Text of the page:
The performance capability and longevity of a cleaning bath are essentially dependent on four factors:
The first two factors can be highly variable, depending on factors such as prior process chemistry, part size, part geometry and production rate. These factors, in turn, determine the third. A number of test procedures to determine cleanliness, including the widely used “water break test” in which the surface of the metal is examined. The test is based on the ability of a supposedly clean metal surface to sustain an unbroken film of water. However, the best and most commonly used method for determining cleaner life is to operate until problems arise, dump the cleaner, then devise a dump schedule in advance of projected problems.
Knowledge and control of soil type and drag-out rate, to the degree possible, will extend the solution service cycle and permit more efficient maintenance schedules. Unit cost for a cleaner can be determined by careful collection and analysis of daily operating data such as throughput, amount and type of chemical additions, type and frequency of waste treatment costs and dump frequency.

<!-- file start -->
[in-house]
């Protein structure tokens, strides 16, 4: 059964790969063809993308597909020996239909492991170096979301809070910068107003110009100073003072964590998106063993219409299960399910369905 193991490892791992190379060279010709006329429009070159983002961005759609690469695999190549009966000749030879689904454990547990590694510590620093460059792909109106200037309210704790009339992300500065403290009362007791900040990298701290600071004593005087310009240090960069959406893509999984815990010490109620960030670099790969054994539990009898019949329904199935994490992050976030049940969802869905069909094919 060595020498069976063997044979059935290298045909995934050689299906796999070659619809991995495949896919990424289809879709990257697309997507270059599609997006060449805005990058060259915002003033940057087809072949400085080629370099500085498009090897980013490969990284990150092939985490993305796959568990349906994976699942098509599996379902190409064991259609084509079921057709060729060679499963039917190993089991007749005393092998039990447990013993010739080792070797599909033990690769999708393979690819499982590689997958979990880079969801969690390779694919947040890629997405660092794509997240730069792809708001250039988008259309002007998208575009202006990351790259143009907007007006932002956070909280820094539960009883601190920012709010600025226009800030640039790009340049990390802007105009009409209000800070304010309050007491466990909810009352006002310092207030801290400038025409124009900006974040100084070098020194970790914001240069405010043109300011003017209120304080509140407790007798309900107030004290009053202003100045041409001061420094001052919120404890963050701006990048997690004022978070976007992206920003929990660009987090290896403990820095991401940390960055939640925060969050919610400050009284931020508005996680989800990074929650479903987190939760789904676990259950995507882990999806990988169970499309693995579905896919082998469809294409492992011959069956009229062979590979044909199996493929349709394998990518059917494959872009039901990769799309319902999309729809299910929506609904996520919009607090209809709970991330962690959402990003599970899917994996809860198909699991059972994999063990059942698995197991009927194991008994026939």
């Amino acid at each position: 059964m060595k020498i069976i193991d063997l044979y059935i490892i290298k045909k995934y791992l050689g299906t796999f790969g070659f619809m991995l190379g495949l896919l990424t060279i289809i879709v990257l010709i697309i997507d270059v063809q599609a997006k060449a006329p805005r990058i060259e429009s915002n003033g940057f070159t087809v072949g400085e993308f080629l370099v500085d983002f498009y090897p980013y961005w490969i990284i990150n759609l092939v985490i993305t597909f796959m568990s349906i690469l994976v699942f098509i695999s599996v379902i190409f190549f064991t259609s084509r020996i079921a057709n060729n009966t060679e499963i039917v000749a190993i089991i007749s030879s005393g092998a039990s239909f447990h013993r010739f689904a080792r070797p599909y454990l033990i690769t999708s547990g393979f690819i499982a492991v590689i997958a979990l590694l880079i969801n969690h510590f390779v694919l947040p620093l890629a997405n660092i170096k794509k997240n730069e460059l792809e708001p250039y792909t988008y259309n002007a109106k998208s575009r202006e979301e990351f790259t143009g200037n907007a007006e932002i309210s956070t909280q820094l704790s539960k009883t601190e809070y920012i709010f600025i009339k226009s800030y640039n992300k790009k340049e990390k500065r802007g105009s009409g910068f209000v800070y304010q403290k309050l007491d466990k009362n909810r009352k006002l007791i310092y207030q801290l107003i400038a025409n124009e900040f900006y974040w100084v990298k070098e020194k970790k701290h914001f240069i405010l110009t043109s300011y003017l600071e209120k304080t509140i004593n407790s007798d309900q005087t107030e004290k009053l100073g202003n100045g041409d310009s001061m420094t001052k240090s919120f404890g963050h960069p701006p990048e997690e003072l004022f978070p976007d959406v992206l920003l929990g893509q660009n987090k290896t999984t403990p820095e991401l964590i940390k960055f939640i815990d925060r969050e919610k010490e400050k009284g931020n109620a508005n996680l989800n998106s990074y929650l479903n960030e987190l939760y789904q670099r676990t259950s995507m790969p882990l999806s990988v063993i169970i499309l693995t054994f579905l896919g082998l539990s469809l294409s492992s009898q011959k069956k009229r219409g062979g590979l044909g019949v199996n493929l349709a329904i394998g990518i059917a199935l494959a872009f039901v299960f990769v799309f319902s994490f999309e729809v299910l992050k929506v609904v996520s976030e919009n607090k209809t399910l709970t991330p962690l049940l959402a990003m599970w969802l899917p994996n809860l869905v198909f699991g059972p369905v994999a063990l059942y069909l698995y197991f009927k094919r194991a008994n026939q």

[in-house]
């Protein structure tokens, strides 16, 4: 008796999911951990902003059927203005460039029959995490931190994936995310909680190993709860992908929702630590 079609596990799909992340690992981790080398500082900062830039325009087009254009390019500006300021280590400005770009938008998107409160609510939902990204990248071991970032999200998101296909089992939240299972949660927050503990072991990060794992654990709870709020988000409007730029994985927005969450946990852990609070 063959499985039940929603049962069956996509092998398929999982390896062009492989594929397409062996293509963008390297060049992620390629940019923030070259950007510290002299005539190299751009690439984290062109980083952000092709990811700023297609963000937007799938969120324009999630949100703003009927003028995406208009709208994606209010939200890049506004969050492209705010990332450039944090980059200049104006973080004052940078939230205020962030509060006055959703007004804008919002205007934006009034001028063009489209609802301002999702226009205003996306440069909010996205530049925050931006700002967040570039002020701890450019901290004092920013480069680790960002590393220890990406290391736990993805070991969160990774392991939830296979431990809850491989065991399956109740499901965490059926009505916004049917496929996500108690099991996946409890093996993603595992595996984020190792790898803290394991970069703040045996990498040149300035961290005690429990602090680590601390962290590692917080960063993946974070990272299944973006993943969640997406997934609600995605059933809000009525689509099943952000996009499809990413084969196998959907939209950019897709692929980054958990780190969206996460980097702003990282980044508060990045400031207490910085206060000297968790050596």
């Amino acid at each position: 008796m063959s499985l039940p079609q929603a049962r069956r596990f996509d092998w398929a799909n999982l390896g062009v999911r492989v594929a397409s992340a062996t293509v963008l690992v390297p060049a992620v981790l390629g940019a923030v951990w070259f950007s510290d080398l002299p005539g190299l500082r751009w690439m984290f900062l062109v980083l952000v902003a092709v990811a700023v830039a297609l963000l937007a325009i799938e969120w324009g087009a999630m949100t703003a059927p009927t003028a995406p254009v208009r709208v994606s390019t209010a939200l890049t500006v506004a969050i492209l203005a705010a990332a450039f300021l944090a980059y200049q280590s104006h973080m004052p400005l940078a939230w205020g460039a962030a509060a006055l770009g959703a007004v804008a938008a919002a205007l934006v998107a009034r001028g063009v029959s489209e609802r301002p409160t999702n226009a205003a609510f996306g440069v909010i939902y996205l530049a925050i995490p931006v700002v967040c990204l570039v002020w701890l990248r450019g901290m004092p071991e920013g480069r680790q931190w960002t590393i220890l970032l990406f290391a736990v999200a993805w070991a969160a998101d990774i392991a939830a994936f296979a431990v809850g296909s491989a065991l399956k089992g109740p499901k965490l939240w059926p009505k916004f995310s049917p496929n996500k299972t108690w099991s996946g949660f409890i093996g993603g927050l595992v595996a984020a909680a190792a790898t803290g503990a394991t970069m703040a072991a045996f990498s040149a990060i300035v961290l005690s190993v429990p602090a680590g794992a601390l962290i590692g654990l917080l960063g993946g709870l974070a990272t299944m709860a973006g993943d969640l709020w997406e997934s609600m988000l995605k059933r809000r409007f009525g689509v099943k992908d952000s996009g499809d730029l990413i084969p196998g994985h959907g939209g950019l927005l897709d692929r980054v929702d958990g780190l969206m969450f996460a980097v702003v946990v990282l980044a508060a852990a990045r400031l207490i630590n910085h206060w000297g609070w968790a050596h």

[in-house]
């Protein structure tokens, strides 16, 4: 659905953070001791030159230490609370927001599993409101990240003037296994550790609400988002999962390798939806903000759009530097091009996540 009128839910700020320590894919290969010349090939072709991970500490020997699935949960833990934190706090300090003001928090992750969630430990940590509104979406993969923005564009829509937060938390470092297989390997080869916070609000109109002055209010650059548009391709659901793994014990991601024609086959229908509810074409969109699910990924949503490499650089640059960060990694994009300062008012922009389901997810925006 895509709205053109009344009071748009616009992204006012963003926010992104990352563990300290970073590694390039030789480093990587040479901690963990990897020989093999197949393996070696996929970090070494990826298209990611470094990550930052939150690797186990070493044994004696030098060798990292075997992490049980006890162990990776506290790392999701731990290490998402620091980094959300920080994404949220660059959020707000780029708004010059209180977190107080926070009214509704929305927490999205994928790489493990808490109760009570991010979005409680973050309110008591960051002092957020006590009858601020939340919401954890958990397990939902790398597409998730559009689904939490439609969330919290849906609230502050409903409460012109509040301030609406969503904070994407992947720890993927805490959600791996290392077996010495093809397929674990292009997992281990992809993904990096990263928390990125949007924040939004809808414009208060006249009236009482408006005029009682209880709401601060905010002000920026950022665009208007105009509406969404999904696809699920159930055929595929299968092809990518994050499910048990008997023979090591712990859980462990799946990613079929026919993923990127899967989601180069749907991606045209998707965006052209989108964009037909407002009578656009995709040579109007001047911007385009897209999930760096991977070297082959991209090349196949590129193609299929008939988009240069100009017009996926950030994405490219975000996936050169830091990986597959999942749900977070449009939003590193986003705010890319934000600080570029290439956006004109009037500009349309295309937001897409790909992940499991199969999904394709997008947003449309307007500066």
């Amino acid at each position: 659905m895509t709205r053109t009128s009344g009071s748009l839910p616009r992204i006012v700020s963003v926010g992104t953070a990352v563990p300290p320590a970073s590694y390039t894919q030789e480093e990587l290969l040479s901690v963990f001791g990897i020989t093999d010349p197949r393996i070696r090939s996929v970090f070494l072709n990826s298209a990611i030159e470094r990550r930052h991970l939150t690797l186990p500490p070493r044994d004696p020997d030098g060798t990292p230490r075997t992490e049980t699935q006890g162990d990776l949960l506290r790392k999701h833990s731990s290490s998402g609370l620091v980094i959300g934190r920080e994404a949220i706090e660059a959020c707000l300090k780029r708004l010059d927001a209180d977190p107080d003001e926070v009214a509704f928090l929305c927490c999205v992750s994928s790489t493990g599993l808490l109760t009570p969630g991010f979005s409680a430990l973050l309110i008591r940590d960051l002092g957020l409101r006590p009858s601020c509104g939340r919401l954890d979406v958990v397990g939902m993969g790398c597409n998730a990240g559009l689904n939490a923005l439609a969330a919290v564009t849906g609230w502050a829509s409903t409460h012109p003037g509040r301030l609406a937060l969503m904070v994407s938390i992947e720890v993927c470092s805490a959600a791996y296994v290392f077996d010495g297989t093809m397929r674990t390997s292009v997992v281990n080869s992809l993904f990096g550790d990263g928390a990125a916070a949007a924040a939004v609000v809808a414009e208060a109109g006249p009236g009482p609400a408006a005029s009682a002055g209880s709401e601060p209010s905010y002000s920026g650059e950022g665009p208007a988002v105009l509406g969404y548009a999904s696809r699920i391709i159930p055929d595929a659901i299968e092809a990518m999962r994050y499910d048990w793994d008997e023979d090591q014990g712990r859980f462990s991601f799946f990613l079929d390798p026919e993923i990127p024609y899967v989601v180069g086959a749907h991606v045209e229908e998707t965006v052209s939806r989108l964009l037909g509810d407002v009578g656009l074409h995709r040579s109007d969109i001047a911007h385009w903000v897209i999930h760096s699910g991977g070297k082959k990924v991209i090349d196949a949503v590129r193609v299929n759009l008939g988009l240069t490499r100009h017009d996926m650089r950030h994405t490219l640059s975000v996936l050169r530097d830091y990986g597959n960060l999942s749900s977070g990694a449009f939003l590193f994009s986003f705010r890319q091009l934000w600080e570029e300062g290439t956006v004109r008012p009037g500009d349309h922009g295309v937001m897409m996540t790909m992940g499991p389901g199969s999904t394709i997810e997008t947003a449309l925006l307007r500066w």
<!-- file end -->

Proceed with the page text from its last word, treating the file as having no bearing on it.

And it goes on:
Pollution prevention techniques that are effective in reducing process solution drag-out tend to increase the concentration of contaminants. Alkaline cleaners, unlike plating baths, are designed to remove contaminants from the workpiece and retain them in the cleaning bath. Recovery of process solution or a reduction in drag-out may actually increase the need for removal of contaminants through more frequent maintenance by decantation, filtration or other purification process. It is generally more desirable, however, to contain contaminants in the cleaning bath than allow them to be carried to process solutions further down the line. Each application should be carefully examined.